Cosmology and Controversy
The Historical Development of Two Theories of the Universe
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Kragh follows the story from here, showing how the big-bang theory evolved, from Edwin Hubble's observation that most galaxies are receding from us, to the discovery of the cosmic microwave background radiation. Sir Fred Hoyle proposed instead the steady-state theory, a model of dynamic equilibrium involving the continuous creation of matter throughout the universe. Although today it is generally accepted that the universe started some ten billion years ago in a big bang, many readers may not fully realize that this standard view owed much of its formation to the steady-state theory. By exploring the similarities and tensions between the theories, Kragh provides the reader with indispensable background for understanding much of today's commentary about our universe.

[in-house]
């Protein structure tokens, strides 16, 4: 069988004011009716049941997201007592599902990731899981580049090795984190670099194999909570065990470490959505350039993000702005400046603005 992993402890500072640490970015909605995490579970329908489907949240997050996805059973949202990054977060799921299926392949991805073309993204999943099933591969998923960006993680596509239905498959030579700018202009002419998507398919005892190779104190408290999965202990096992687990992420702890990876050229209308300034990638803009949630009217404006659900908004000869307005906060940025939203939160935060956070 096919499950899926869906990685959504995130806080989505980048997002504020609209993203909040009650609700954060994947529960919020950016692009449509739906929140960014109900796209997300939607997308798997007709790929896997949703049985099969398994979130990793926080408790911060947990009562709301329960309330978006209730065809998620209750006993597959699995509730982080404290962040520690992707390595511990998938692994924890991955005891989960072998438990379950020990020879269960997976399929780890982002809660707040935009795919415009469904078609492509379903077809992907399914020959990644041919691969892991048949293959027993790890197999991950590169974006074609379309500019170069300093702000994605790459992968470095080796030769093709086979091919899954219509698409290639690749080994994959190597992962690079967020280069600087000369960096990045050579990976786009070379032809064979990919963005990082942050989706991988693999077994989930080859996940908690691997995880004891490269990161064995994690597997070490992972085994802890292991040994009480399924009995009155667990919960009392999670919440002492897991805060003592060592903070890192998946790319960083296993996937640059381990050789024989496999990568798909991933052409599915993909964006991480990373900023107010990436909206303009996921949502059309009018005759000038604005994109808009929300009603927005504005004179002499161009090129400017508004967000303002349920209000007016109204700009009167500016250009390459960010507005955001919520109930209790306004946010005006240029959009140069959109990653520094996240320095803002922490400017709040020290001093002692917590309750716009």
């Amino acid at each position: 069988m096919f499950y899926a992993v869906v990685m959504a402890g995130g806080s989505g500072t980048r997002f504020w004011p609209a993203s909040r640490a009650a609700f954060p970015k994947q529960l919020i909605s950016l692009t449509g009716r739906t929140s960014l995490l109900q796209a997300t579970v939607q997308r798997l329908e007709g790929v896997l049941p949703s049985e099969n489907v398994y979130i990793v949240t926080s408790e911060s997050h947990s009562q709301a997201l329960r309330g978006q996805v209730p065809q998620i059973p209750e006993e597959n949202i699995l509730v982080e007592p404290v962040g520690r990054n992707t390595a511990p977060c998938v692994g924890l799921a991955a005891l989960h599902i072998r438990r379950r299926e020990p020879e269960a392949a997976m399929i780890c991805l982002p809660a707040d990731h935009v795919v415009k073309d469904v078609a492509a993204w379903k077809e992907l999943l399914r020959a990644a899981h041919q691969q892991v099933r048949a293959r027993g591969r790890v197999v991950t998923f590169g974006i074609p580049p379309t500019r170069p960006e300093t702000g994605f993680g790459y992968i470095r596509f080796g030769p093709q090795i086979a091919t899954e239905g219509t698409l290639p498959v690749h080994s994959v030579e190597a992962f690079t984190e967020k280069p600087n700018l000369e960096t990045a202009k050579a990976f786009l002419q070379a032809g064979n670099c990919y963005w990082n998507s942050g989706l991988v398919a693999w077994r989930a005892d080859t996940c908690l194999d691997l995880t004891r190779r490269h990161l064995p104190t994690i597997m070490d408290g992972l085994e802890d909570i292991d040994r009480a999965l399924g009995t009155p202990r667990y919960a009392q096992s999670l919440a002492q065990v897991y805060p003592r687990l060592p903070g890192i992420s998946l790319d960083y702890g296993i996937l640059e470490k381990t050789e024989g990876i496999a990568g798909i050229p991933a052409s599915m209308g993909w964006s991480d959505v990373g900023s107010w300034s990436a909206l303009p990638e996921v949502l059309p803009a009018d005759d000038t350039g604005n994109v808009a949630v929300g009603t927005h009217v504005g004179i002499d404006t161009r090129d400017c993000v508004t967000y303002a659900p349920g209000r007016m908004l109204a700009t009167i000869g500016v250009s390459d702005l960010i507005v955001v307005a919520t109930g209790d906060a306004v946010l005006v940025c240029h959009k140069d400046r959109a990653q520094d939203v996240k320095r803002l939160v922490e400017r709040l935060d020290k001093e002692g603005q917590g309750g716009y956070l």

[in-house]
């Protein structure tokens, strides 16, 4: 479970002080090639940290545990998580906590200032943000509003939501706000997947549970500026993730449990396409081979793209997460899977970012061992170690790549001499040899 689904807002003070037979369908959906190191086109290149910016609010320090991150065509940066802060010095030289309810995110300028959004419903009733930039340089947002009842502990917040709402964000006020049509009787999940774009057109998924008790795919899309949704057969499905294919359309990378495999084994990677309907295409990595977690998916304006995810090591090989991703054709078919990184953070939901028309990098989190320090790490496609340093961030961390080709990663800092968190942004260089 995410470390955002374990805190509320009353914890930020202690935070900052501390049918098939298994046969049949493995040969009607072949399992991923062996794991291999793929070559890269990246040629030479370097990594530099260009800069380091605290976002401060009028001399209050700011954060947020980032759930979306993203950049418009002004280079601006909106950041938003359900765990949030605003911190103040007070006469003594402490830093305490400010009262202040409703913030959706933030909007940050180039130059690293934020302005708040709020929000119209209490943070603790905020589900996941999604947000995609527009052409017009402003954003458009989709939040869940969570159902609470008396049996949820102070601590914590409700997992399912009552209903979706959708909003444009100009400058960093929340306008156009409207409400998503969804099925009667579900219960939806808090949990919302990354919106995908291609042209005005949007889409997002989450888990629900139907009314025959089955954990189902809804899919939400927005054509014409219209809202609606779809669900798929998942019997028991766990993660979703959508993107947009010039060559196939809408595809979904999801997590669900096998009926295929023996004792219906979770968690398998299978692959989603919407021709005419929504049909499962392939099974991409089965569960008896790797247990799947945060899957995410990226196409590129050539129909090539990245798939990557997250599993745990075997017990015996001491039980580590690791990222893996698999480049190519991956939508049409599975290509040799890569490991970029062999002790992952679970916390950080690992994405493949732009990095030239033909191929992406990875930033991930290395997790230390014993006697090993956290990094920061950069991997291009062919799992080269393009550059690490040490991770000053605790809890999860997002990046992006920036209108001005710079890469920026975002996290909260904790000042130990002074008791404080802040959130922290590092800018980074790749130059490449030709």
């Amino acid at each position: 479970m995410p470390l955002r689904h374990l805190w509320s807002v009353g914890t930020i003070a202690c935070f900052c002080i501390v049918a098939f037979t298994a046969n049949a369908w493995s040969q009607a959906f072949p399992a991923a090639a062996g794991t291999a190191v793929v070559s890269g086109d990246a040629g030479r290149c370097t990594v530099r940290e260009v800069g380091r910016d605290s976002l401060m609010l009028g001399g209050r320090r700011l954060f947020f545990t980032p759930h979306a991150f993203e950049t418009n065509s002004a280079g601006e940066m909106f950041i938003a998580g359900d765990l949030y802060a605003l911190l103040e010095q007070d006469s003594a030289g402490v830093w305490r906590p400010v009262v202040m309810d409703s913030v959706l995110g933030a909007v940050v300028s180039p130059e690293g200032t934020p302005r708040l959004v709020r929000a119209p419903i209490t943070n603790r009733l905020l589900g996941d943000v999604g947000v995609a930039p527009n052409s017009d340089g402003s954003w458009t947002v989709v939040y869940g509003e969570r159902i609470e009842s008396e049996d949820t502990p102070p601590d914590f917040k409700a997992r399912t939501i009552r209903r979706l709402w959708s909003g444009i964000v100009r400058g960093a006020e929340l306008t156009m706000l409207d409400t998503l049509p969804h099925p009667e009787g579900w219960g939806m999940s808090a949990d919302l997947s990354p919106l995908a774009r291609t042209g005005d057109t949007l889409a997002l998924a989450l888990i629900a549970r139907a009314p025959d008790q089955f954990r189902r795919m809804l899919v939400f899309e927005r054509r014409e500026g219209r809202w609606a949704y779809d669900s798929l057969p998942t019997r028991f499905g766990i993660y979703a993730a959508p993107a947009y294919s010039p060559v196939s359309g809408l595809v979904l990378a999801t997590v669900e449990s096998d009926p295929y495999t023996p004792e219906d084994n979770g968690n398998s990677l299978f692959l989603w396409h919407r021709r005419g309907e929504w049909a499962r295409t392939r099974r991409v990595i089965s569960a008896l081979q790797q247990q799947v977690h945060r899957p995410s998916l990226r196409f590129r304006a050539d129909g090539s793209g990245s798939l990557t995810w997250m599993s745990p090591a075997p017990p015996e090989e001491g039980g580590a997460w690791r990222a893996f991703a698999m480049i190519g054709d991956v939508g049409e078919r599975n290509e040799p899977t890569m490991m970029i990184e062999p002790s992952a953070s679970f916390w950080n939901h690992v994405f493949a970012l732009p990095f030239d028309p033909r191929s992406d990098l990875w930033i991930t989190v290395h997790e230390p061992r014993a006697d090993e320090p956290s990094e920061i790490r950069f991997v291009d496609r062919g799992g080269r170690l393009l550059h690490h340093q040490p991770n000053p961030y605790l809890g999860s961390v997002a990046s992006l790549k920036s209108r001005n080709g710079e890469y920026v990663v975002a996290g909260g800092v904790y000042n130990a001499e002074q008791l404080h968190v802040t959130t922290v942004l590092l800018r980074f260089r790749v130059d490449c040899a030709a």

PrefaceCh. 1Background: From Einstein to Hubble3Ch. 2Lemaitre's Fireworks Universe22Ch. 3Gamow's Big Bang80Ch. 4The Steady-State Alternative142Ch. 5Creation and Controversy202Ch. 6The Universe Observed269Ch. 7From Controversy to Marginalization318Ch. 8Epilogue: Dynamics of a Controversy389Appendix IA Cosmological Chronology, 1917-1971397Appendix IITechnical Glossary400Notes403Bibliography447Index487
The ultimate validation of the big-bang theory makes for a fascinating book. Kragh [tells] the story in comprehensive and compelling detail. -- Jack Zirker, National Optical Astronomy Observatories